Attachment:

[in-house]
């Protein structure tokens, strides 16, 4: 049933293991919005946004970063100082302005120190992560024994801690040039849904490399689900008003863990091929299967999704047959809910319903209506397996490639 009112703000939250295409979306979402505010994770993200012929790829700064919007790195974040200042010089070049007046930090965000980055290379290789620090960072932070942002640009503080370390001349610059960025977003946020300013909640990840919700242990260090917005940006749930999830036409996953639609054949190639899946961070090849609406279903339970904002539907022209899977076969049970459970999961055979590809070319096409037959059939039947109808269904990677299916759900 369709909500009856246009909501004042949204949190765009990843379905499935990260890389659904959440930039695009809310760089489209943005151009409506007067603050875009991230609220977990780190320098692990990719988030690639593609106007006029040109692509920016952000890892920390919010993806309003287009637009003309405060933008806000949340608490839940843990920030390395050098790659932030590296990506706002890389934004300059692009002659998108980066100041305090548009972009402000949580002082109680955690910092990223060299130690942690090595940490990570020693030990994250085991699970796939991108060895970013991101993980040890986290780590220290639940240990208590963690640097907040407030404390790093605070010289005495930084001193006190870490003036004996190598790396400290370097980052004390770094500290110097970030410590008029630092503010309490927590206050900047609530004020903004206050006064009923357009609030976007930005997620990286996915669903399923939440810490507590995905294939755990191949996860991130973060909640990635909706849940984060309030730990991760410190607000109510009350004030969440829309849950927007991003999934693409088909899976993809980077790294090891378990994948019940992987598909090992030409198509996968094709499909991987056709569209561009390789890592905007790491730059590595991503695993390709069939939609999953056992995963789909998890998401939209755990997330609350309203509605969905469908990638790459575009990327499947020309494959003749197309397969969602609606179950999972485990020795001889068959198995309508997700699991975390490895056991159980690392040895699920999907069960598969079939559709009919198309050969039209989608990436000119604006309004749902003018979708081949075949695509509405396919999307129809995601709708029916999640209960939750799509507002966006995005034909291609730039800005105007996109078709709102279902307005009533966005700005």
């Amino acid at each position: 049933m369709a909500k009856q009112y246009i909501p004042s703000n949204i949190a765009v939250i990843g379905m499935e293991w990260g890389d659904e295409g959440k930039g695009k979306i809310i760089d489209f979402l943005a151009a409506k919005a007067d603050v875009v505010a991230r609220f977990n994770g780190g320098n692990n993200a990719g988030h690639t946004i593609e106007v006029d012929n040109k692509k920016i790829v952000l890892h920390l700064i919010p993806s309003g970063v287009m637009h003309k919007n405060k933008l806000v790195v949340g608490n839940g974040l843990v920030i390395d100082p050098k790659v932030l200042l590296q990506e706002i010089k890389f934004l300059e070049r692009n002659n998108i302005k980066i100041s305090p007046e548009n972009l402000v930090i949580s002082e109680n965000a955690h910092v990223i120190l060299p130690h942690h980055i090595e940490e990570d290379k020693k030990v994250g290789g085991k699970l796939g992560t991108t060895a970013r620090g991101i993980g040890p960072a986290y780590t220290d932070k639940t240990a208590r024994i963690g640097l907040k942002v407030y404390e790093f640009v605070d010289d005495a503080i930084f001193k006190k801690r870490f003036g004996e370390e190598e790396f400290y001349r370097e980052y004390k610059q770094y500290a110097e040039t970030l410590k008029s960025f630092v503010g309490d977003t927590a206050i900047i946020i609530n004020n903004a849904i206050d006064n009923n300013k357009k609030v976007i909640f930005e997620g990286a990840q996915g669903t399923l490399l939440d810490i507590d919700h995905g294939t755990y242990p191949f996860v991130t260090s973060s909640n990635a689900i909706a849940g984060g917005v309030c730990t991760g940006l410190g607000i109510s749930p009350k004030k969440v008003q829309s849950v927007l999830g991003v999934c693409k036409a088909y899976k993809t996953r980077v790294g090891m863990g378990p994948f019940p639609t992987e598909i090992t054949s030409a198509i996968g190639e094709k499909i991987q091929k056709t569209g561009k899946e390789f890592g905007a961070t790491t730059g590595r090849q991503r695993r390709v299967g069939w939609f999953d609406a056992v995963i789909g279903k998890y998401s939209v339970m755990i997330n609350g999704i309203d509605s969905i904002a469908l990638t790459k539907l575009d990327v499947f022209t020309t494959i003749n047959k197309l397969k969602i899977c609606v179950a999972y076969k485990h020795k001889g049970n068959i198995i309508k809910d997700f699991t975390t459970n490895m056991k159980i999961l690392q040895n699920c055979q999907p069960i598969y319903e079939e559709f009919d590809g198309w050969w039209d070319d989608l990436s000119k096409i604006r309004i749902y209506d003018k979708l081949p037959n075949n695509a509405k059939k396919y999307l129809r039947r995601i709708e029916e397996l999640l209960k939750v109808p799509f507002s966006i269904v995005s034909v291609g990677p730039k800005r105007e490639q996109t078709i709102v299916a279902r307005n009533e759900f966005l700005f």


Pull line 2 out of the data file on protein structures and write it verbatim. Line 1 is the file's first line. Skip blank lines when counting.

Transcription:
């Protein structure tokens, strides 16, 4: 049933293991919005946004970063100082302005120190992560024994801690040039849904490399689900008003863990091929299967999704047959809910319903209506397996490639 009112703000939250295409979306979402505010994770993200012929790829700064919007790195974040200042010089070049007046930090965000980055290379290789620090960072932070942002640009503080370390001349610059960025977003946020300013909640990840919700242990260090917005940006749930999830036409996953639609054949190639899946961070090849609406279903339970904002539907022209899977076969049970459970999961055979590809070319096409037959059939039947109808269904990677299916759900 369709909500009856246009909501004042949204949190765009990843379905499935990260890389659904959440930039695009809310760089489209943005151009409506007067603050875009991230609220977990780190320098692990990719988030690639593609106007006029040109692509920016952000890892920390919010993806309003287009637009003309405060933008806000949340608490839940843990920030390395050098790659932030590296990506706002890389934004300059692009002659998108980066100041305090548009972009402000949580002082109680955690910092990223060299130690942690090595940490990570020693030990994250085991699970796939991108060895970013991101993980040890986290780590220290639940240990208590963690640097907040407030404390790093605070010289005495930084001193006190870490003036004996190598790396400290370097980052004390770094500290110097970030410590008029630092503010309490927590206050900047609530004020903004206050006064009923357009609030976007930005997620990286996915669903399923939440810490507590995905294939755990191949996860991130973060909640990635909706849940984060309030730990991760410190607000109510009350004030969440829309849950927007991003999934693409088909899976993809980077790294090891378990994948019940992987598909090992030409198509996968094709499909991987056709569209561009390789890592905007790491730059590595991503695993390709069939939609999953056992995963789909998890998401939209755990997330609350309203509605969905469908990638790459575009990327499947020309494959003749197309397969969602609606179950999972485990020795001889068959198995309508997700699991975390490895056991159980690392040895699920999907069960598969079939559709009919198309050969039209989608990436000119604006309004749902003018979708081949075949695509509405396919999307129809995601709708029916999640209960939750799509507002966006995005034909291609730039800005105007996109078709709102279902307005009533966005700005």